Sargon of Akkad


In the 23rd century B.C., Sargon became the first great empire 

builder. Sargon the Great founded the city of Akkad and ruled

from 2334 to 2279 B.C. He conquered what he called "the four

corners of the universe" and maintained order in his empire

through repeated military campaigns. He decreed a set of laws

to every city-state in order to better govern his burgeoning

empire. The 282 laws are one of the earliest and more complete

written legal codes from ancient times. The codes have served

as a model for establishing justice in other cultures. It is not a

complete set of laws, but more a series of enactments addressing

specific cases.  

The stability provided by this empire gave rise to the construction

of roads, improved irrigation, a wider sphere of influence in trade,

as well as developments in arts and sciences. The Akkadian

Empire created the first postal system where clay tablets inscribed in cuneiform Akkadian script were wrapped in outer clay envelopes marked with the name and address of the recipient and the seal of the sender. These letters could not be opened except by the person they were intended for because there was no way to open the clay envelope save by breaking it.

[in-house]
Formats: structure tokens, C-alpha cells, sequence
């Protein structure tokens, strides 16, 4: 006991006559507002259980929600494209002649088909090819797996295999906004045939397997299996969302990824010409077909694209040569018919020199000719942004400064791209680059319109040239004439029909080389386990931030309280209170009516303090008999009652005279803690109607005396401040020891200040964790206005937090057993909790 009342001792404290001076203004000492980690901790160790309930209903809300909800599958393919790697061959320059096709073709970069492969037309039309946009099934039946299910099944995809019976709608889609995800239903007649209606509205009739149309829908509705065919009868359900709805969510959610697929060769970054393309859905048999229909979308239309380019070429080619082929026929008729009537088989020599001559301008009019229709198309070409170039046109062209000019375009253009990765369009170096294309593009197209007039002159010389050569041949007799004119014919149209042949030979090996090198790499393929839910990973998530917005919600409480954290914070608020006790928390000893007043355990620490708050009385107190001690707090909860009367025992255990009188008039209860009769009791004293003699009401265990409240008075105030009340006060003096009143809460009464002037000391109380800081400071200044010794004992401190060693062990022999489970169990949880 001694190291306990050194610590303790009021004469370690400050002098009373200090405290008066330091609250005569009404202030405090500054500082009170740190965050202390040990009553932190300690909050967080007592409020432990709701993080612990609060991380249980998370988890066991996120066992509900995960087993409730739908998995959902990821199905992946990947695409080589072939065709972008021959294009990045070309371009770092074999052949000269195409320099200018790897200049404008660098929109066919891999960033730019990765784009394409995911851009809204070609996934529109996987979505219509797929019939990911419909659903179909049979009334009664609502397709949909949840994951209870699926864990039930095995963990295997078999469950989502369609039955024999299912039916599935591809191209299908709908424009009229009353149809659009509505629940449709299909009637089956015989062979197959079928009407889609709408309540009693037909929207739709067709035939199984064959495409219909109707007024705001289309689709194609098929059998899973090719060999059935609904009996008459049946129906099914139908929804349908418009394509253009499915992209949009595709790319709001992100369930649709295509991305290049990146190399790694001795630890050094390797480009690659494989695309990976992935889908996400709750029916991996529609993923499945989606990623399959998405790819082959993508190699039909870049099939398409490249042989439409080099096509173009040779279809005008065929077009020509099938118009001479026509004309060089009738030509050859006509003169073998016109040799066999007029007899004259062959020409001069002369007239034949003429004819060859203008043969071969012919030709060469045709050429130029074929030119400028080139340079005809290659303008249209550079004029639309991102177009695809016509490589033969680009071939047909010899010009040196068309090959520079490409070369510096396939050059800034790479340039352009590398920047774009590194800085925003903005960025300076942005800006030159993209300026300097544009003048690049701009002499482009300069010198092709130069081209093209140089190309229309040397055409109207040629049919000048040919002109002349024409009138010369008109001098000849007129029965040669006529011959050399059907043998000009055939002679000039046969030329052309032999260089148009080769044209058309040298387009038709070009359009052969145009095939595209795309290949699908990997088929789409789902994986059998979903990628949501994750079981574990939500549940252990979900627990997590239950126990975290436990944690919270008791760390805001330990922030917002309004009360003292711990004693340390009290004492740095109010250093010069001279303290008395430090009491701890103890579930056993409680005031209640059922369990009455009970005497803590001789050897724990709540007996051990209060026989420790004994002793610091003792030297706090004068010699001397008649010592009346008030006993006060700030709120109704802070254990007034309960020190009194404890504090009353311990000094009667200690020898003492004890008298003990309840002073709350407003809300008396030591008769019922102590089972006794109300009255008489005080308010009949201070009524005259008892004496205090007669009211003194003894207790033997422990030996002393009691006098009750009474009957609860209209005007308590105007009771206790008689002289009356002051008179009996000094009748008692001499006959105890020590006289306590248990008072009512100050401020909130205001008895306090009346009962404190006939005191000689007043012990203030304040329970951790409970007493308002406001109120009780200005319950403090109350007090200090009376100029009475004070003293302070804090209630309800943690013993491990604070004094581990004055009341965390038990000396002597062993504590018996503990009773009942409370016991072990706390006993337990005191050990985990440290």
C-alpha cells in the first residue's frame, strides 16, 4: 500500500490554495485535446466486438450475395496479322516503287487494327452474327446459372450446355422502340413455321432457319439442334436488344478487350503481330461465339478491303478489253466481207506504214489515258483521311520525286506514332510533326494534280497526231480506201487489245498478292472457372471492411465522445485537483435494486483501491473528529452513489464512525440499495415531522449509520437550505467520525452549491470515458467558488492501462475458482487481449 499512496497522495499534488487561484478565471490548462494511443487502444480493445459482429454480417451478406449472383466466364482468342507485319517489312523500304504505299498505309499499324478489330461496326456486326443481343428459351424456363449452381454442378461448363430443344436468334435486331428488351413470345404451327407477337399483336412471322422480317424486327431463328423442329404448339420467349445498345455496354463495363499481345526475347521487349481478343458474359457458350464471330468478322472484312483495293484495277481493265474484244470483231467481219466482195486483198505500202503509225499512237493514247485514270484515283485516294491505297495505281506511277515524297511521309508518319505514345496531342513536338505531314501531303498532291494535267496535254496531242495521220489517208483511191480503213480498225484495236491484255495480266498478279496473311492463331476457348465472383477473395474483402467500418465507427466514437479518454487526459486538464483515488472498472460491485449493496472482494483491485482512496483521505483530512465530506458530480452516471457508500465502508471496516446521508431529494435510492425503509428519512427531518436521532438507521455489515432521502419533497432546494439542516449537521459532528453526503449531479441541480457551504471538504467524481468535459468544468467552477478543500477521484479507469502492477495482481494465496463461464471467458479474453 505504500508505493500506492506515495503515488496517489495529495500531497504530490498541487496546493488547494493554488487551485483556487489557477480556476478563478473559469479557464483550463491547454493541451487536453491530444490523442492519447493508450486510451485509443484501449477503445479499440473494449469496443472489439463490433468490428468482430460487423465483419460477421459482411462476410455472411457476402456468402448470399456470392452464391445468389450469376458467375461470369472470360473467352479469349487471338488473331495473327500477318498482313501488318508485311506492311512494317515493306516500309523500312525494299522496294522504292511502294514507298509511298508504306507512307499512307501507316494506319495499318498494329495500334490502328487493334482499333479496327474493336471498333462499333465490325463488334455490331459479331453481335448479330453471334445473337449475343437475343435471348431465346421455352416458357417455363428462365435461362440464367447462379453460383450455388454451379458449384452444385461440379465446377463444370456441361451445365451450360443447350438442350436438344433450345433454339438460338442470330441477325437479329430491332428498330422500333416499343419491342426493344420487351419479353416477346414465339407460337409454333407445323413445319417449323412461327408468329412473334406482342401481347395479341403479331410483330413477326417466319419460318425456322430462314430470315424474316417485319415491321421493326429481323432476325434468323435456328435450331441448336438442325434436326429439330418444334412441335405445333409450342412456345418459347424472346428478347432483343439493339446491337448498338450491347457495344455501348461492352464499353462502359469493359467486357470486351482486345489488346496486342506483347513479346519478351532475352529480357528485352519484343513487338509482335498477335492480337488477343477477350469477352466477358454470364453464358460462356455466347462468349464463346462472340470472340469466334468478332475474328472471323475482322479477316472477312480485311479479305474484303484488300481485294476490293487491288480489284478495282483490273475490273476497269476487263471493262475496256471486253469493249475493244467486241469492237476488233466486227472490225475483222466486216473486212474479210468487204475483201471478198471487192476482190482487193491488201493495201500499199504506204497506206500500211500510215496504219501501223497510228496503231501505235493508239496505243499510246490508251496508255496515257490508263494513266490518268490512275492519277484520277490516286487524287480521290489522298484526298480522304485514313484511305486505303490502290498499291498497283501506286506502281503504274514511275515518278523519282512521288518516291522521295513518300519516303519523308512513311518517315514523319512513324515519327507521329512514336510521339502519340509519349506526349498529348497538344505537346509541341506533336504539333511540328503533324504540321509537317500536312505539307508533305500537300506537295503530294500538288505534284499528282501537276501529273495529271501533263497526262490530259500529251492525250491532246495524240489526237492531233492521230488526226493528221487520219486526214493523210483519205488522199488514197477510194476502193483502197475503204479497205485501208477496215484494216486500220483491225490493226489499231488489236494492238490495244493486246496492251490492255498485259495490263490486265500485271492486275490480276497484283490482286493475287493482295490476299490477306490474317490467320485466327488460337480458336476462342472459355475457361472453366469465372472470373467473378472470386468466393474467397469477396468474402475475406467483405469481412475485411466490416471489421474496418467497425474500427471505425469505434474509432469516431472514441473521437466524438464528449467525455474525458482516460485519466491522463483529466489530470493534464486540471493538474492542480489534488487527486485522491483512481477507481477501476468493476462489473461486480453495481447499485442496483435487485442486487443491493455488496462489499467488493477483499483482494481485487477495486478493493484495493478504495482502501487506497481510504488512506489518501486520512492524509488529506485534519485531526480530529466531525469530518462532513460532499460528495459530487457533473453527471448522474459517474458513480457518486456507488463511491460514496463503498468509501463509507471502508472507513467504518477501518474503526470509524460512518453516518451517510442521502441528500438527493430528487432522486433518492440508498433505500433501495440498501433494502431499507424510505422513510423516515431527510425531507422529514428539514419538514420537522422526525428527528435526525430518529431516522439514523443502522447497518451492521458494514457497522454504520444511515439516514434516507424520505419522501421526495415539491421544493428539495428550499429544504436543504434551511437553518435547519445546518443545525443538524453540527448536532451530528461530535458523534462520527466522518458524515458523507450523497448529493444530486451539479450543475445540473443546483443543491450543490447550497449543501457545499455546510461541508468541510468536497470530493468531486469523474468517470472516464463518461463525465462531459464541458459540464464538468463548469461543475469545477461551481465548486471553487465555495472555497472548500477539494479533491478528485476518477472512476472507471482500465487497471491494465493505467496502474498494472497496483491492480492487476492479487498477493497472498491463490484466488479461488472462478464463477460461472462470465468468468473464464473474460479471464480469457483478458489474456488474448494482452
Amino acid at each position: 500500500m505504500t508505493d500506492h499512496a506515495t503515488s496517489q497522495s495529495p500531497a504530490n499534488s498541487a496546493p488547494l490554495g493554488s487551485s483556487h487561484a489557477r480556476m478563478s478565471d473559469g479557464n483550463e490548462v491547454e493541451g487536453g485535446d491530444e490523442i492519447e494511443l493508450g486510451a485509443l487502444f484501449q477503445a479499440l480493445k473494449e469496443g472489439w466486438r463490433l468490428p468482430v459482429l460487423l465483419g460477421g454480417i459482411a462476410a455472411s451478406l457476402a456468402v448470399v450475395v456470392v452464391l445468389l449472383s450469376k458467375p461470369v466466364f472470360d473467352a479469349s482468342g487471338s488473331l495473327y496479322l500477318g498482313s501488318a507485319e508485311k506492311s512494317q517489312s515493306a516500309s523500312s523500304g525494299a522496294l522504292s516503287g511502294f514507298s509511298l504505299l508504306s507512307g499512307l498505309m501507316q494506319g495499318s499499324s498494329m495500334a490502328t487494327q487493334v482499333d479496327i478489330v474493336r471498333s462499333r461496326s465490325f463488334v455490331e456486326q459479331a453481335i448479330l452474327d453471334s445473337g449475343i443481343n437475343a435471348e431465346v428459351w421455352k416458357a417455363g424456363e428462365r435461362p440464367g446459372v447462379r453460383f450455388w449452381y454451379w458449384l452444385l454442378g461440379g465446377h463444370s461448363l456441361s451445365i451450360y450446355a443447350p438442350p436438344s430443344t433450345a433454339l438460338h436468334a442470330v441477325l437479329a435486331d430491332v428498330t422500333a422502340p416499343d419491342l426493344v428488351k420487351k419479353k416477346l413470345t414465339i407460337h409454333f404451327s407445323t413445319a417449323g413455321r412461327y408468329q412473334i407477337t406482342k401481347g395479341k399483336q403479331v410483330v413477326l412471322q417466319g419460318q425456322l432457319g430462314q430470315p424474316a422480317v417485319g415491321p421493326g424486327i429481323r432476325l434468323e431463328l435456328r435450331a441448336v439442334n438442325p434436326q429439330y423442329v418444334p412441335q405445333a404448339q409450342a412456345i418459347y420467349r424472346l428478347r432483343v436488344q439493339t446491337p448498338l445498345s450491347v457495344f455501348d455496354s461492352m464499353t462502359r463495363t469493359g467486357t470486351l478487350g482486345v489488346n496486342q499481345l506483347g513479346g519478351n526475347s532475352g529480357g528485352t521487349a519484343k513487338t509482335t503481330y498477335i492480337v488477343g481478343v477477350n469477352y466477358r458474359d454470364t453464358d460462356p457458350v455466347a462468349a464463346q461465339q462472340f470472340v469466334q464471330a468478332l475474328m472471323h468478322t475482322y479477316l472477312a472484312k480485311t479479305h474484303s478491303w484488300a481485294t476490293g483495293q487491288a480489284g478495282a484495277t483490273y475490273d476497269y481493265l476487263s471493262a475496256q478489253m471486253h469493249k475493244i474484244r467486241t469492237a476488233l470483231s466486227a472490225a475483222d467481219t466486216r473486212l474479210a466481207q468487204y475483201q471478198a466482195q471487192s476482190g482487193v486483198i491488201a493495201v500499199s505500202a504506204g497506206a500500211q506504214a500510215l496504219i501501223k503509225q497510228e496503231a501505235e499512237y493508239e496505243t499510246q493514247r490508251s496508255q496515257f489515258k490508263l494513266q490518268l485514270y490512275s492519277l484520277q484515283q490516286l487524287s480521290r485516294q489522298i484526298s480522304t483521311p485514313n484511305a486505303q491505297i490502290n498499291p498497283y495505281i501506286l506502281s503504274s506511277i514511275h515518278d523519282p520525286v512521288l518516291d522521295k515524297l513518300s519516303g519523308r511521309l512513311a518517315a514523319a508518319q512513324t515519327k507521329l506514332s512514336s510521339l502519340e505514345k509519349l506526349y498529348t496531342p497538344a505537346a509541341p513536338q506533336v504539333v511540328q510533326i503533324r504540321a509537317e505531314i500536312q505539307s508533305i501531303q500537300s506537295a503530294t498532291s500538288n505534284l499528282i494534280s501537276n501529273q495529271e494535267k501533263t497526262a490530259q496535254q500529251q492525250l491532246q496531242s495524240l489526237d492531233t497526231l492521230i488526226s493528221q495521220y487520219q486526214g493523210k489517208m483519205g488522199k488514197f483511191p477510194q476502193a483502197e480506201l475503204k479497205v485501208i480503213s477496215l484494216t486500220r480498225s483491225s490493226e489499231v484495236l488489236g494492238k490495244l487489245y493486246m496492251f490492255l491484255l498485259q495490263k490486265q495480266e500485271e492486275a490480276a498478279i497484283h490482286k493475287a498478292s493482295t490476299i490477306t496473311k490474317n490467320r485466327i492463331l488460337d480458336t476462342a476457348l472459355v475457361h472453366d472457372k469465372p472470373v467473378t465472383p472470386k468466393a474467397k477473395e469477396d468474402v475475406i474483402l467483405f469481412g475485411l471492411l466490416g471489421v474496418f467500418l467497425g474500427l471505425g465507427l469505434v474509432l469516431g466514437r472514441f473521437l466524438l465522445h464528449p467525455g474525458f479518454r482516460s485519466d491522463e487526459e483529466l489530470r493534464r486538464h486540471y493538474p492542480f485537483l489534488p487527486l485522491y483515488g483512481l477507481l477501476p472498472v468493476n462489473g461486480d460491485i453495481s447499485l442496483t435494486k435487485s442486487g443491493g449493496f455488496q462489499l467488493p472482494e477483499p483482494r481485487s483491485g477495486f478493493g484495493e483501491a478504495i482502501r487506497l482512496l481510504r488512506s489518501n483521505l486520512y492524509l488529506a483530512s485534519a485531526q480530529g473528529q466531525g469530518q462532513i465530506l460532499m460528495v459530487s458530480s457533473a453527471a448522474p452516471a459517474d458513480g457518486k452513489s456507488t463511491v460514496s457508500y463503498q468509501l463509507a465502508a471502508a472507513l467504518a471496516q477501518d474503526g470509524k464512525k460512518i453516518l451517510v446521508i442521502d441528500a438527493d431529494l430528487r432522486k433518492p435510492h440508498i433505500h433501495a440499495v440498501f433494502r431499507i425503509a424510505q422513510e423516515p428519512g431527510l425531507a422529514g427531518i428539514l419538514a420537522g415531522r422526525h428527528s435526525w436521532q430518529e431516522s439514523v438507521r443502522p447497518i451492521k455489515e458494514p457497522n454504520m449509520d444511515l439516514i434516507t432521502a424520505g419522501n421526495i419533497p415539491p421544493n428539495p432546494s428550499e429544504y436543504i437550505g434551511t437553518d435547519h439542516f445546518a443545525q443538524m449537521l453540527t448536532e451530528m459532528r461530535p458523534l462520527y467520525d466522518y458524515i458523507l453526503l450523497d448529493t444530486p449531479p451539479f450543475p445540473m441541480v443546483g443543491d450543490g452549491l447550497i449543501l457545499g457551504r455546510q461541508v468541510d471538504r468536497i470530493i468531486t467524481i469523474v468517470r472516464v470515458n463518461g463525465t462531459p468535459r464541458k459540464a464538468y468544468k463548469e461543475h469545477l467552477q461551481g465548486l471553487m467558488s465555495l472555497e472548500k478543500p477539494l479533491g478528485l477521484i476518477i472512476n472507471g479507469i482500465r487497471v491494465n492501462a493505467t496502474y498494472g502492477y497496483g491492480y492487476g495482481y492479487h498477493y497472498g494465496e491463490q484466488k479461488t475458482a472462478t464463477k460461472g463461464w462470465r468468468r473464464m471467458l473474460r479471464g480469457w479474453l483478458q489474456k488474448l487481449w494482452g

In order to maintain his presence throughout his empire, Sargon strategically placed his best and most trusted men in positions of power in the various cities. The "Citizens of Akkad," as a later Babylonian text calls them, were the governors and administrators in over 65 different cities.



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